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The Savior

The man in the wife beater

By Rick HartfordPublished 29 days ago 5 min read

By Rick Hartford

I see it coming from a long way off, a black speck wavering in the afternoon’s scorching heat, dust swirling, engine whining louder as the speck becomes a trembling black locust. I stick my thumb out. The black Dodge Charger slides to a halt.

I bend down to look in the passenger window. It’s opaque. The window opens halfway.

“Get in,” the driver says. And then a second later, an afterthought, he says: “Don’t look in the back.”

I wake up, sweating.

A nightmare.

It is just before dawn. I look at the sheets where the woman with me had been sleeping.

I met her in the Drop Dead Saloon just outside the city. I was drinking alone at the bar when she sat beside me. It’s early, the band is just setting up on the stage. Vintage country western radio is filling the void. Johnny Cash singing Delia’s Gone:

“First time I shot her

I shot her in the side

Hard to watch her suffer

But with the second shot she died.”

“Who do I have to kill to get a drink around here,” a woman says to the bartender, who salutes her with a shot of whisky and nods to me. “Don’t pay any attention to her,” he says to me.”

I look at her face, She has a black eye, but even this doesn’t detract from her looks. Stunning. I buy her a drink and we click glasses.

“Here’s killing ya,” she says.

The bartender, a bear of a man with long arms and hands that could strangle an elephant looks at her sideways, and then at me. It looks like he is going to say something, but shrugs as he changes his mind. He picks up a glass and cleans it and then moves away down the bar, mopping around the head of an unconscious alkie.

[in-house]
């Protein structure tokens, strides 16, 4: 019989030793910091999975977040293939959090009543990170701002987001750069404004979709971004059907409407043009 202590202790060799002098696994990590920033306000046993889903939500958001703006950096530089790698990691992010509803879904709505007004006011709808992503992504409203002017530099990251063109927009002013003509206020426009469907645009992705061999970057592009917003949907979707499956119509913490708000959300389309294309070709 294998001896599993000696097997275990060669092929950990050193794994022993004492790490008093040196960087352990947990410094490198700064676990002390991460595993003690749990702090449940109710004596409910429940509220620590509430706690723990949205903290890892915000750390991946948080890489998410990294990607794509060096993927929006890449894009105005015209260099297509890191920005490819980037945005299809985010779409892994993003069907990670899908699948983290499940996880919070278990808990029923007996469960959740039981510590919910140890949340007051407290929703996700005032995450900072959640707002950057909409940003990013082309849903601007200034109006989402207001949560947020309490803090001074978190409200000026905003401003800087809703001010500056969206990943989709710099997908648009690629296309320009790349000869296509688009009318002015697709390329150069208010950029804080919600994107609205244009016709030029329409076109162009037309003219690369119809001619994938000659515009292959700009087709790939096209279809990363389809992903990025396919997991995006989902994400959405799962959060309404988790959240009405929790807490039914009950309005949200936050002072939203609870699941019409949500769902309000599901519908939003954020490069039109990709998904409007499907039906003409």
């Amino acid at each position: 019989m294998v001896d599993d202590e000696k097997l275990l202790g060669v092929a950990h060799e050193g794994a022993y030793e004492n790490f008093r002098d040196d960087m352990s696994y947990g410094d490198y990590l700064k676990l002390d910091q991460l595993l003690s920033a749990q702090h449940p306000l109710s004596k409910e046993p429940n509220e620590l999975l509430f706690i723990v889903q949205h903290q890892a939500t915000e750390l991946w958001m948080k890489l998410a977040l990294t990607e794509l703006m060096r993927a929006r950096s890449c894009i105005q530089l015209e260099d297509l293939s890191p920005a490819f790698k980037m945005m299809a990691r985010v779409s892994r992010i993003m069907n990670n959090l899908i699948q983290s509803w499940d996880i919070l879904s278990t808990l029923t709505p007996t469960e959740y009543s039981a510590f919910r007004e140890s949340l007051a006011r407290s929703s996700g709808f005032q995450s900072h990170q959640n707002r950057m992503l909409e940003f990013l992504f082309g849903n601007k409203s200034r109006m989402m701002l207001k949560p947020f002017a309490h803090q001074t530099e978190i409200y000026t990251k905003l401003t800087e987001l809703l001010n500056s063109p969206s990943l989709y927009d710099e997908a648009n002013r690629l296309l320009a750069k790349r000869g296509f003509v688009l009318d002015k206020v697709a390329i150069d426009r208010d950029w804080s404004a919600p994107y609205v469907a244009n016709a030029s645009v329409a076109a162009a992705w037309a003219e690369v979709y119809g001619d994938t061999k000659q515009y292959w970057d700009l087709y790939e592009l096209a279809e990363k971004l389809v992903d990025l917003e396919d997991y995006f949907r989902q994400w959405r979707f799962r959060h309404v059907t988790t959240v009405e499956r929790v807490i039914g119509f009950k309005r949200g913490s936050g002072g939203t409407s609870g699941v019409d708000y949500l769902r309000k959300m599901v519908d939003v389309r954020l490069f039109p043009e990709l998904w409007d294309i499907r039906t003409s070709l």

“What happened to you?” I say to her..

At that moment the bat wing doors of the saloon open. She looks at the person who came in. Her face is suddenly etched in fear. It’s a tall, muscular man with a tight white wife beater. He is obviously looking for someone. The woman grabs my right hand, pulling me off of the bar stool.

Bob Dylan is singing: “I helped her out of a jam, I guess, But I used a little too much force.”

I leave the bartender a big tip.

The man in the wife beater approaches the bartender as we slip out the back. He leans close to his ear to shout over the music: “Got white skin, got assassin's eyes,” Dylan sings.

“”Let’s go,’ she says heading to the back of the bar, pulling me along behind her, into the kitchen and then out into the parking lot, a yellow cloud from the French fry cooker following us like a greasy ghost slipping into the sky.

“Where are you staying?” she says, nervously looking behind us.

“Room six on the first floor.”

I let us both in and turned on the lights.

“What’s going on with you?” I ask. She reaches over and flicks off he lights.

She pushes me against the door and kisses me.

“What’s your name?” I say.


She leads me to the bed. We struggle out of our clothing. She pulls me down down down into a volcano of lust.

Late that night I am dreaming the same dream. The man with the wife beater is at the wheel.